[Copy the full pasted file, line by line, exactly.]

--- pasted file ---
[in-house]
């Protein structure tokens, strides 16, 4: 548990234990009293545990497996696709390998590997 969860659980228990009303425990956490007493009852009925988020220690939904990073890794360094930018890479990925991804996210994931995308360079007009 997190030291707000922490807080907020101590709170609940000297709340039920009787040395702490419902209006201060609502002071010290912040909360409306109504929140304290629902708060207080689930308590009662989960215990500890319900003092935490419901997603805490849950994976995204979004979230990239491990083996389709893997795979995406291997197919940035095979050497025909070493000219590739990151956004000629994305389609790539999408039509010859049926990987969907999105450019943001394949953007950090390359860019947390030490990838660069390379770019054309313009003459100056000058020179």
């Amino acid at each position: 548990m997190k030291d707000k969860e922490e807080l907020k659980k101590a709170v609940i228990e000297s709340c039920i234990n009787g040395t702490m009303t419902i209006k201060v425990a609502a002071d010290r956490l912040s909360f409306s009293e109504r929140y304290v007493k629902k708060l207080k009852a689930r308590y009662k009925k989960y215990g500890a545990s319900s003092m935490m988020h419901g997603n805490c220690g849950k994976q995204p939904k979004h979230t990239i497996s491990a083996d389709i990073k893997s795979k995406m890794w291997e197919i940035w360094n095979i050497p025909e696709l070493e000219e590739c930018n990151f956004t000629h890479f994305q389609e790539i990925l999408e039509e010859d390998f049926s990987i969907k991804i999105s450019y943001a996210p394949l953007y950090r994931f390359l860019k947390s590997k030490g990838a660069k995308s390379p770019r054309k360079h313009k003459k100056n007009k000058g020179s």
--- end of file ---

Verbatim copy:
[in-house]
């Protein structure tokens, strides 16, 4: 548990234990009293545990497996696709390998590997 969860659980228990009303425990956490007493009852009925988020220690939904990073890794360094930018890479990925991804996210994931995308360079007009 997190030291707000922490807080907020101590709170609940000297709340039920009787040395702490419902209006201060609502002071010290912040909360409306109504929140304290629902708060207080689930308590009662989960215990500890319900003092935490419901997603805490849950994976995204979004979230990239491990083996389709893997795979995406291997197919940035095979050497025909070493000219590739990151956004000629994305389609790539999408039509010859049926990987969907999105450019943001394949953007950090390359860019947390030490990838660069390379770019054309313009003459100056000058020179």
């Amino acid at each position: 548990m997190k030291d707000k969860e922490e807080l907020k659980k101590a709170v609940i228990e000297s709340c039920i234990n009787g040395t702490m009303t419902i209006k201060v425990a609502a002071d010290r956490l912040s909360f409306s009293e109504r929140y304290v007493k629902k708060l207080k009852a689930r308590y009662k009925k989960y215990g500890a545990s319900s003092m935490m988020h419901g997603n805490c220690g849950k994976q995204p939904k979004h979230t990239i497996s491990a083996d389709i990073k893997s795979k995406m890794w291997e197919i940035w360094n095979i050497p025909e696709l070493e000219e590739c930018n990151f956004t000629h890479f994305q389609e790539i990925l999408e039509e010859d390998f049926s990987i969907k991804i999105s450019y943001a996210p394949l953007y950090r994931f390359l860019k947390s590997k030490g990838a660069k995308s390379p770019r054309k360079h313009k003459k100056n007009k000058g020179s």